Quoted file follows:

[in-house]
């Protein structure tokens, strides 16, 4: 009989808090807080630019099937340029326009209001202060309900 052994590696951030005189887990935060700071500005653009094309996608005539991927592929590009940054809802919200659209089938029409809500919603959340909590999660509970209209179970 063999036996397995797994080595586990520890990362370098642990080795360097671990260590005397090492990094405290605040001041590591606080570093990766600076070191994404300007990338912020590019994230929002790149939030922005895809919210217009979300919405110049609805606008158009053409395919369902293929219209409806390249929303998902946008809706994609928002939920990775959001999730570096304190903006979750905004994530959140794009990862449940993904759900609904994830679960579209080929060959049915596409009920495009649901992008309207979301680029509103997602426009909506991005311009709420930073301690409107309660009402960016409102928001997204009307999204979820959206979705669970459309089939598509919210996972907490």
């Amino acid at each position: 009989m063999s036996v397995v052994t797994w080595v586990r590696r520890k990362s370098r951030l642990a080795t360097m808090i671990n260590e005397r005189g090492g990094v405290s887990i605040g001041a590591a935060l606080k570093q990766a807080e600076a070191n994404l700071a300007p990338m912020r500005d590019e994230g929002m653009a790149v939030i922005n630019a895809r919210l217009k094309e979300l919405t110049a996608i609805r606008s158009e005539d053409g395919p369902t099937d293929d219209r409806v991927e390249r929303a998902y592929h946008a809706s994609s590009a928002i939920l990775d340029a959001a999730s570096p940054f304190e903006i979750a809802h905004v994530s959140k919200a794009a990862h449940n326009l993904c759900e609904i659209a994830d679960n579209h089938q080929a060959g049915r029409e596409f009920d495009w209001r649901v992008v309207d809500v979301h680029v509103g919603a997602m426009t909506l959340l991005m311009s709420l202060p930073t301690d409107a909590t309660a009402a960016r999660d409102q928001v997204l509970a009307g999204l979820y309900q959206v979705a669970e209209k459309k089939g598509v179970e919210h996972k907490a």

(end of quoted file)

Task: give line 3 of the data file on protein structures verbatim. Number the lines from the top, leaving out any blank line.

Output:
């Amino acid at each position: 009989m063999s036996v397995v052994t797994w080595v586990r590696r520890k990362s370098r951030l642990a080795t360097m808090i671990n260590e005397r005189g090492g990094v405290s887990i605040g001041a590591a935060l606080k570093q990766a807080e600076a070191n994404l700071a300007p990338m912020r500005d590019e994230g929002m653009a790149v939030i922005n630019a895809r919210l217009k094309e979300l919405t110049a996608i609805r606008s158009e005539d053409g395919p369902t099937d293929d219209r409806v991927e390249r929303a998902y592929h946008a809706s994609s590009a928002i939920l990775d340029a959001a999730s570096p940054f304190e903006i979750a809802h905004v994530s959140k919200a794009a990862h449940n326009l993904c759900e609904i659209a994830d679960n579209h089938q080929a060959g049915r029409e596409f009920d495009w209001r649901v992008v309207d809500v979301h680029v509103g919603a997602m426009t909506l959340l991005m311009s709420l202060p930073t301690d409107a909590t309660a009402a960016r999660d409102q928001v997204l509970a009307g999204l979820y309900q959206v979705a669970e209209k459309k089939g598509v179970e919210h996972k907490a």